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CSRB Log4j Report - The Response is as Dangerous as the Vulnerability

The recent report from the CSRB gives a step by step account of Log4j, from discovery to remediation, and uncovers a painful insight - sometimes the response is just as dangerous as the vulnerability.

The recent report from the CSRB gives a step by step account of Log4j, from discovery to remediation, and uncovers a painful insight - sometimes the response is just as dangerous as the vulnerability.

The recent report from the CSRB gives a step by step account of Log4j, from discovery to remediation, and uncovers a painful insight - sometimes the response is just as dangerous as the vulnerability.

Written by
A photo of Jamie Scott — Founding Product Manager at Endor Labs.
Jamie Scott
Published on
July 14, 2022

The recent report from the CSRB gives a step by step account of Log4j, from discovery to remediation, and uncovers a painful insight - sometimes the response is just as dangerous as the vulnerability.

The recent report from the CSRB gives a step by step account of Log4j, from discovery to remediation, and uncovers a painful insight - sometimes the response is just as dangerous as the vulnerability.

The Cyber Safety Review Board (CSRB) just released their report on the Log4j vulnerability, CVE-2021-44228, and it’s a fascinating read. The report (which it should be noted - is incredibly well written) illustrates a painful fact - the operational overhead of dealing with a major vulnerability is as dangerous as the vulnerability itself, if not more so.

The CSRB worked with over 80 organizations to understand exactly what happened with Log4j, step by step. They recount how the vulnerability was introduced in 2013 through a community-submitted feature intended to ease data storage and retrieval called “JNDI Lookup plugin support”. Then how the vulnerability was discovered by the Alibaba Cloud security team in November 2021, and how the Apache Software Foundation acted fast to remidient. And then how all hell broke loose. 

The report makes an interesting point about how much of the global response to the vulnerability “went right”. The cybersecurity and open source communities banded together as the race between attackers and defenders began, and everybody’s weekends were ruined. But even with the response generally being swift, many organizations suffered, while the CSRB notes that it was difficult to “identify an authoritative source from which to understand exploitation trends across geographies, industries, or ecosystems”.

So what happened? Security and development teams found themselves in a situation where they quickly had to answer the question “who’s using Log4j?” and the more difficult question of “who’s using something that uses Log4j?”. For most modern applications, 70% of code is code you didn’t write, but depend on through open source packages. A handful of these are direct dependencies selected by developers, but the majority are indirect dependencies automatically pulled into your projects.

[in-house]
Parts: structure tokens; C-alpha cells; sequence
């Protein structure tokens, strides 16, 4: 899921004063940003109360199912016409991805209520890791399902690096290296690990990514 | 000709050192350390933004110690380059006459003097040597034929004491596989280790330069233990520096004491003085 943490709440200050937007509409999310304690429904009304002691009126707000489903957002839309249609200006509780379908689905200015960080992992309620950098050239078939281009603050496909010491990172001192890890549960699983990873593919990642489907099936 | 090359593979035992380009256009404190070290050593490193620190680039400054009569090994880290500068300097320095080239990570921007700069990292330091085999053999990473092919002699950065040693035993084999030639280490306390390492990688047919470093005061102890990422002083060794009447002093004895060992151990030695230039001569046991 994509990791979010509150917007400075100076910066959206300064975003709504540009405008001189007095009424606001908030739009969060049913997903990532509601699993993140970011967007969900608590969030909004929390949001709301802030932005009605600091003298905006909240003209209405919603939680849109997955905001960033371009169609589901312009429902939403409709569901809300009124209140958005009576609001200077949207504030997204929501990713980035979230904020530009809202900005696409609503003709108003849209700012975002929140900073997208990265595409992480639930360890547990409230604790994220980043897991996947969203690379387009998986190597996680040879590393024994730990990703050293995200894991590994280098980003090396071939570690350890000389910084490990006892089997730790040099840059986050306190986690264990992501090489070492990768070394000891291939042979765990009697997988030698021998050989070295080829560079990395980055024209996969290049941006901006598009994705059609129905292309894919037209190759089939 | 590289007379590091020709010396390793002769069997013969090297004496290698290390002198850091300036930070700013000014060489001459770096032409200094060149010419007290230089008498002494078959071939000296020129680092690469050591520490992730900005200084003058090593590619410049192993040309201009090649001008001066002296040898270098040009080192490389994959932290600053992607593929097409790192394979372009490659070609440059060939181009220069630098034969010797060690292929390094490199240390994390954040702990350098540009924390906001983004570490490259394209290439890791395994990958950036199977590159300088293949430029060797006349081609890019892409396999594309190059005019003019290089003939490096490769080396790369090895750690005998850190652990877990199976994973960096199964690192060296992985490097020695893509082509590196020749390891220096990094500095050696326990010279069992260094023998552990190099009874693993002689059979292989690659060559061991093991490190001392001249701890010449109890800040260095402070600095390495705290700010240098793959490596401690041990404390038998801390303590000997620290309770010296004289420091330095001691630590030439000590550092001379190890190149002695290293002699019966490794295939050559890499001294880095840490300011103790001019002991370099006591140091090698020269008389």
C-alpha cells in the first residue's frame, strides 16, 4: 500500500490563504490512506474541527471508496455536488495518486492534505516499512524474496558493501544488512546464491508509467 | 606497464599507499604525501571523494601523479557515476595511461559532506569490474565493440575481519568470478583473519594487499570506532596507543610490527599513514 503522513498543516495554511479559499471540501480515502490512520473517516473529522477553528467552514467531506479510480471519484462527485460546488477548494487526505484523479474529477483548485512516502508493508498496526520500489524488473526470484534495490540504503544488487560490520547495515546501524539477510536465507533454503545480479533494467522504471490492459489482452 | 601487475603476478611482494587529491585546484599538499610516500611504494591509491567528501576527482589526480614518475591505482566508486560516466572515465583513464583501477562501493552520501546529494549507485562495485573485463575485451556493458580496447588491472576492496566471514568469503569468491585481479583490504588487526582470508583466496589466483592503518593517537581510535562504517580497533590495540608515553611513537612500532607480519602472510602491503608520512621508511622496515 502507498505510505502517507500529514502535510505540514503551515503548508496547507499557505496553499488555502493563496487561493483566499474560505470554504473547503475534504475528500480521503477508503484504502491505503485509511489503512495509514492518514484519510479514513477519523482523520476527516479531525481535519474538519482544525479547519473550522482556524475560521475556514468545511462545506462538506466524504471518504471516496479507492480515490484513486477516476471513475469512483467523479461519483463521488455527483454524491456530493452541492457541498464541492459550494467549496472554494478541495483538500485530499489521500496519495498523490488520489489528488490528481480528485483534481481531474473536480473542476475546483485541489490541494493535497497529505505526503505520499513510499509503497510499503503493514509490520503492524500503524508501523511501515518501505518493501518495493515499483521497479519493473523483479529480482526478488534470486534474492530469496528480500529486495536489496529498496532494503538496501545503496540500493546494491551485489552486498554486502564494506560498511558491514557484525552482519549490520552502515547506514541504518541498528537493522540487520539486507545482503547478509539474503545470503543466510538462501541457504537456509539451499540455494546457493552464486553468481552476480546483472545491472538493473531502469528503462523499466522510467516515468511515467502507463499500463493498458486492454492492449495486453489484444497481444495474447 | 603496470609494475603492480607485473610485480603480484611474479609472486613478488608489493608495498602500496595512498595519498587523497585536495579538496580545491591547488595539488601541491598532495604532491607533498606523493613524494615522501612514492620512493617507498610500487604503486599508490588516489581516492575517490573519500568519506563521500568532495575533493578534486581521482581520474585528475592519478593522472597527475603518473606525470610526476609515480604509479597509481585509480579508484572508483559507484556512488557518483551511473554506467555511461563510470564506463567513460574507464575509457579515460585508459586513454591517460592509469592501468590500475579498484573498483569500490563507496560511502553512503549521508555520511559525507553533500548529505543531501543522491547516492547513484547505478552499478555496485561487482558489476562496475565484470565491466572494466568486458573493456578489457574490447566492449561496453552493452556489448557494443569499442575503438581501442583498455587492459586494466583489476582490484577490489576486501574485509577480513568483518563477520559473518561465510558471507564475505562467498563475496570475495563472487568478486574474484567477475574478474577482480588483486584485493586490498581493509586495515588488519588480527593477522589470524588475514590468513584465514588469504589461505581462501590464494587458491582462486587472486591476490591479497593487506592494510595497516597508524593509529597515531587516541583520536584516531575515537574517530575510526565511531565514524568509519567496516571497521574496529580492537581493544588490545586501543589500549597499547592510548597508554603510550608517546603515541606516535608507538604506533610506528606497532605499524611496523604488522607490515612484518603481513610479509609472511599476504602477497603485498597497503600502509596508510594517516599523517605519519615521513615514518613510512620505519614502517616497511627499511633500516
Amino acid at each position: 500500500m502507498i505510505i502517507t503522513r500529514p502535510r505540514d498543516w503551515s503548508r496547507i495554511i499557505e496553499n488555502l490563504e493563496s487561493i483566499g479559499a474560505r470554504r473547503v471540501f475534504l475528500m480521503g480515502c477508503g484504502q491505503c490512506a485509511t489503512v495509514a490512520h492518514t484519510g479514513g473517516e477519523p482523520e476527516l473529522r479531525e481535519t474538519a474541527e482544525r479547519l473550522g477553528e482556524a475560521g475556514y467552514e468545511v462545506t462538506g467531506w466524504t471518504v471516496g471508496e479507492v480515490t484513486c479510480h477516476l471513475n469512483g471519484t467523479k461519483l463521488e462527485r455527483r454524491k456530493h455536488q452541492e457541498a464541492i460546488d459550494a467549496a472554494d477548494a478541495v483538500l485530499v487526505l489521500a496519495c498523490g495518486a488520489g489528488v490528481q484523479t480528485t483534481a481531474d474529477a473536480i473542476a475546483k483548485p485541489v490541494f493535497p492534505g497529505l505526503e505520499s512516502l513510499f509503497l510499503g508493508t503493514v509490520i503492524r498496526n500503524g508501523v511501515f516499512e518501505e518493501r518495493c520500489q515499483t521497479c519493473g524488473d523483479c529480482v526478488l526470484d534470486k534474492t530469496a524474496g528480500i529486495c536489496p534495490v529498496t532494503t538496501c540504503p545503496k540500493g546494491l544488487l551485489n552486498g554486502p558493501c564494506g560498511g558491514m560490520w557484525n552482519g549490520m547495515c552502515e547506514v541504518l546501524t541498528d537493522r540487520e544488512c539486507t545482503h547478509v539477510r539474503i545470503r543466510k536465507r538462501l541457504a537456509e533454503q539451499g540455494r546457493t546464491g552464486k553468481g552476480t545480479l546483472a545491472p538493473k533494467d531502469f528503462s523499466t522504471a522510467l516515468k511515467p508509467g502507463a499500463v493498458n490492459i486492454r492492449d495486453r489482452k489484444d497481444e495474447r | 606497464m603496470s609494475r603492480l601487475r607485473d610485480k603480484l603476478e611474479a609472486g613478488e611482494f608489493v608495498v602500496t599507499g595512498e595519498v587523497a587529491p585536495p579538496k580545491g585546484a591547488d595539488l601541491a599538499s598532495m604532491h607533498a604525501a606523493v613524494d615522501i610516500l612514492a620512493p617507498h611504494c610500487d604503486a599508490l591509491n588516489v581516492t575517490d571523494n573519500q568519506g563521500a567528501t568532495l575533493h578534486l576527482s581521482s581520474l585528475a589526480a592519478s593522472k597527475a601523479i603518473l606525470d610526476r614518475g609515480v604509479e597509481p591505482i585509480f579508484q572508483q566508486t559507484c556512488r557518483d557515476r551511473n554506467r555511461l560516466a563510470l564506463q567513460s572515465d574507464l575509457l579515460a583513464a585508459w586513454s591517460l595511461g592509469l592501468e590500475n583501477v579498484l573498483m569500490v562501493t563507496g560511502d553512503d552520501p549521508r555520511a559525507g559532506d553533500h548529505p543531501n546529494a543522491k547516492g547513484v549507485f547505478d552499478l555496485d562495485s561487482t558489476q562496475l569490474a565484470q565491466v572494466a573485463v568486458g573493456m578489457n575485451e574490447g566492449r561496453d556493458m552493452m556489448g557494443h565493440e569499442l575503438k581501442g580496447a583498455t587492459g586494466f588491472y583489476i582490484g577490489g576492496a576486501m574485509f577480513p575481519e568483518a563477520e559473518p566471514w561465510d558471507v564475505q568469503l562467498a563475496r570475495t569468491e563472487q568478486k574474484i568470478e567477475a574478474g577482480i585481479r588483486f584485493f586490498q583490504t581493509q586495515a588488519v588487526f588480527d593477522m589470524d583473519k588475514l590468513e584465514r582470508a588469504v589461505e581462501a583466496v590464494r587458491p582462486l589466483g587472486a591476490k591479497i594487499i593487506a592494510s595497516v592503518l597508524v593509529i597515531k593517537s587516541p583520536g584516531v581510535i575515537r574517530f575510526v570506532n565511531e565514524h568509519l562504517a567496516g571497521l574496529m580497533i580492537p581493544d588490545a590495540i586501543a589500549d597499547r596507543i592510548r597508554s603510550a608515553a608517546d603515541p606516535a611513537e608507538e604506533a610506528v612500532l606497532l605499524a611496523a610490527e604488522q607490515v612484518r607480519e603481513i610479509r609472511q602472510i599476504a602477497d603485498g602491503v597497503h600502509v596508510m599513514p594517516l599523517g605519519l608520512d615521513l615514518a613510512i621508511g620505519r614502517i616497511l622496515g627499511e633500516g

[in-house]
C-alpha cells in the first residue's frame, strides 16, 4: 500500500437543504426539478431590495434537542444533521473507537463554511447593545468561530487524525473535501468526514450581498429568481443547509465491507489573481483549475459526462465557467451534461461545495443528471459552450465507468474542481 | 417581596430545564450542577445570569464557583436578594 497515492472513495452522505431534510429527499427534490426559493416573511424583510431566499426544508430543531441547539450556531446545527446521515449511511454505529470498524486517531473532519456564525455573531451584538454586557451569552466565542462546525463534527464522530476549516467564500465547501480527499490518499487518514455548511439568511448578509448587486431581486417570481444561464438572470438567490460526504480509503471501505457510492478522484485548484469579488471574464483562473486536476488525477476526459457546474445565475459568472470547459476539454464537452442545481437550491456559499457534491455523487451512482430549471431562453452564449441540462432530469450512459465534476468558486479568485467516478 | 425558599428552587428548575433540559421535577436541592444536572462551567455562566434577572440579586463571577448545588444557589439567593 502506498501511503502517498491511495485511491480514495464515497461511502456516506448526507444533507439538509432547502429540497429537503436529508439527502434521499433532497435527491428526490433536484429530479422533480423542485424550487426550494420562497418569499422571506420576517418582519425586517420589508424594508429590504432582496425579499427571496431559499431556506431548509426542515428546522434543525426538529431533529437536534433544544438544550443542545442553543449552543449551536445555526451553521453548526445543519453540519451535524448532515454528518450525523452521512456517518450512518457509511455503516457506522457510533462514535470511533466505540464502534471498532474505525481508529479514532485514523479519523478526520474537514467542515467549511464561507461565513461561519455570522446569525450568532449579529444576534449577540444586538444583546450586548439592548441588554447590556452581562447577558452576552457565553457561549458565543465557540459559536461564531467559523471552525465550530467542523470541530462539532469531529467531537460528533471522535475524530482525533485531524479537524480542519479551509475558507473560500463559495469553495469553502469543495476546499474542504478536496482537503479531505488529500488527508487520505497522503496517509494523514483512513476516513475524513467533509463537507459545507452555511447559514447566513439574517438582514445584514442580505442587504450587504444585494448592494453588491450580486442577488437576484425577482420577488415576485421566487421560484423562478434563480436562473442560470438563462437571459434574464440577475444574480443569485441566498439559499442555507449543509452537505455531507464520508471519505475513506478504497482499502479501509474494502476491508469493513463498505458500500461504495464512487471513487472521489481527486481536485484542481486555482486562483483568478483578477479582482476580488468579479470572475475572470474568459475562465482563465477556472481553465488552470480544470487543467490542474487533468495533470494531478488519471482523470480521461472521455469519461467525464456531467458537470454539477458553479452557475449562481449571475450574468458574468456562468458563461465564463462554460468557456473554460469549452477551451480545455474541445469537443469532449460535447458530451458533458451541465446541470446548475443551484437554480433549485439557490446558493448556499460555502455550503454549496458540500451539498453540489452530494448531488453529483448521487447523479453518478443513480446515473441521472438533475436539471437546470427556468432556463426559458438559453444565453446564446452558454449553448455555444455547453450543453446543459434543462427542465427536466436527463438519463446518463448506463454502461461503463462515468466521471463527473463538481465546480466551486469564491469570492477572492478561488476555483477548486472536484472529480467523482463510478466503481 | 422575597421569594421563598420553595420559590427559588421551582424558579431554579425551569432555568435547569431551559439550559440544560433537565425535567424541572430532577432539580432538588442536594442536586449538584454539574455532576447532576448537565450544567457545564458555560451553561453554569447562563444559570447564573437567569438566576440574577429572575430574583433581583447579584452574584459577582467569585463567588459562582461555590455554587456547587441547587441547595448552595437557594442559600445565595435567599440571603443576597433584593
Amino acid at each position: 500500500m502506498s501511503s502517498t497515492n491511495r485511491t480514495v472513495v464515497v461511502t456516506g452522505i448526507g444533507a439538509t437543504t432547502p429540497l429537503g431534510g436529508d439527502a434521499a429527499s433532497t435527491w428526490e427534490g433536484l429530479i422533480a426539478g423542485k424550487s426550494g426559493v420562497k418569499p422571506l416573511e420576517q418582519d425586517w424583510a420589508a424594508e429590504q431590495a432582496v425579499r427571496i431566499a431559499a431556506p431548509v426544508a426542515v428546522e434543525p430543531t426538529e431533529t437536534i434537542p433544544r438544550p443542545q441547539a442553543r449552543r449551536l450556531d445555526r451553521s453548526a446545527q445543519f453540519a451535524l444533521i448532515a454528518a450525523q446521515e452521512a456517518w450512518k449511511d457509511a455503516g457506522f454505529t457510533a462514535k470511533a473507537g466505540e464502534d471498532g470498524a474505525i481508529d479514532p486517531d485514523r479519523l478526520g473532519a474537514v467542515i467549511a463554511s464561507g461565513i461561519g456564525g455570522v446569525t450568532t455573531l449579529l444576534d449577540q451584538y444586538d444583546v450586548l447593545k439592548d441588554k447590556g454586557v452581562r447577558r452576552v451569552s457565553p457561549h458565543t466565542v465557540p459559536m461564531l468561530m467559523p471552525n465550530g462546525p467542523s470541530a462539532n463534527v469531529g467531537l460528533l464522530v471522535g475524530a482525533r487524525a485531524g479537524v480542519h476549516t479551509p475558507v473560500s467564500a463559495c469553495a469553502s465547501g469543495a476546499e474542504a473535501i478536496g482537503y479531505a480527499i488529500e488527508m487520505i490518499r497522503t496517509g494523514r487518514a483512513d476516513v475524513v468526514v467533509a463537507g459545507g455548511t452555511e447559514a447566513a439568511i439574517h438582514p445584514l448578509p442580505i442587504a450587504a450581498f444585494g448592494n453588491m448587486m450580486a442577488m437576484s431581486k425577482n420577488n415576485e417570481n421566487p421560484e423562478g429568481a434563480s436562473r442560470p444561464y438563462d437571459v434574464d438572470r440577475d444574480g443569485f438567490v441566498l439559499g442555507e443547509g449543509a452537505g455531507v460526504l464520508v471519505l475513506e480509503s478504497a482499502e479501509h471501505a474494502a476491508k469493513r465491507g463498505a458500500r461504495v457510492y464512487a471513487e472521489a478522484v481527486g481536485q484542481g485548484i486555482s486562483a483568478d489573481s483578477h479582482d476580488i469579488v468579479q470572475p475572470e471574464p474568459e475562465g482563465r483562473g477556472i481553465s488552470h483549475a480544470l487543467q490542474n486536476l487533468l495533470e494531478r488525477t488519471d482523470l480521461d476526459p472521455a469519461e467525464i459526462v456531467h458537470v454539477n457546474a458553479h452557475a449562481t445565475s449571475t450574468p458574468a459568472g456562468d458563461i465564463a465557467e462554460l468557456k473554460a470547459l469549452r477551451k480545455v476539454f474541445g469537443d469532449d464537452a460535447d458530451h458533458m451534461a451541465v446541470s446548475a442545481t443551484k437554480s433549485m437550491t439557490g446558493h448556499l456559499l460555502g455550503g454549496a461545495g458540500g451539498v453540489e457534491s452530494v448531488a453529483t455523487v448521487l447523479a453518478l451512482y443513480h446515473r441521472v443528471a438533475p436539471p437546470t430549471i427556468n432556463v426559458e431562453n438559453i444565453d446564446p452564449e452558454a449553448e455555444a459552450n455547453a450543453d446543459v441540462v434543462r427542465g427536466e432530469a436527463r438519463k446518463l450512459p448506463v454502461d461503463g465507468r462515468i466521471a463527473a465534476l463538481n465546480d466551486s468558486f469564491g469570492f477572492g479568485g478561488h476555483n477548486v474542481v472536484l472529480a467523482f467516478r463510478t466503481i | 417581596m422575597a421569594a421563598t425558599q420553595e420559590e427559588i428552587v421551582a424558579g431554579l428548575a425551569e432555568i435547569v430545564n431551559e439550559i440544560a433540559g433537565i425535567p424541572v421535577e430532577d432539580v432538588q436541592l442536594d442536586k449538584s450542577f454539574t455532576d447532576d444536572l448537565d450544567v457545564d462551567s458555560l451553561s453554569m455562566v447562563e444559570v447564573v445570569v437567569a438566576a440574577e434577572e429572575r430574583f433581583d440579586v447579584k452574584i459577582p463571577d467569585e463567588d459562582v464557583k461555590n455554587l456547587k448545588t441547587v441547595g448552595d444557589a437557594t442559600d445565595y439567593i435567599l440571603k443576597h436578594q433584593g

This means that even smaller organizations needed to navigate a complex dependency graph to figure out what depends on Log4j. Beyond that, they didn’t have time to consider that “who uses Log4j” is an important question, but equally important is “which of those Log4j instances are actually reachable and exploitable?”

Our founders here at Endor Labs faced exactly these challenges when they were running a 400-person engineering team. A common occurrence they ran into was developers going on slack to ask “who’s using this dependency? I plan on updating it and you might be impacted.” Getting visibility into the dependency graph and analyzing the potential impact of something as common as an update was next to impossible. The problem was so prevalent that it eventually drove them to team up and start Endor Labs.

This is where we start seeing the true impact of Log4j, the amount of hours lost dealing with mitigating it. According to the report, “one federal cabinet department reported dedicating 33,000 hours to Log4j vulnerability response to protect the department’s own networks. These costs, often sustained over many weeks and months, delayed other mission-critical work, including the response to other vulnerabilities.” 

This problem is captured perfectly by this line in the report: "Industry experts have called for increased automation to help organizations identify vulnerable software and execute Enterprise Risk Management at scale, but they also recognize that cataloging software components at this depth can be prohibitively labor intensive. Solutions to enable these necessary capabilities do not exist." We hope to change that with Endor Labs.

When it comes to open source security, solutions tend to fall into two major categories: vulnerability scanners (SCA), and continuous update solutions. By their nature, they address half the problem at the most. As we’ve seen, the true impact of Log4j was made apparent by a company’s ability to react to it quickly, and the overhead of that response was more dangerous than the vulnerability itself. The report event goes as far as to say that:

“Perhaps most significantly, the force exerted on the urgent response and the challenges in managing risk also contributed to professional “burnout” among defenders that may, compounded with the generally intense pace of many cybersecurity jobs, have a long-term impact on the availability of cybersecurity talent.”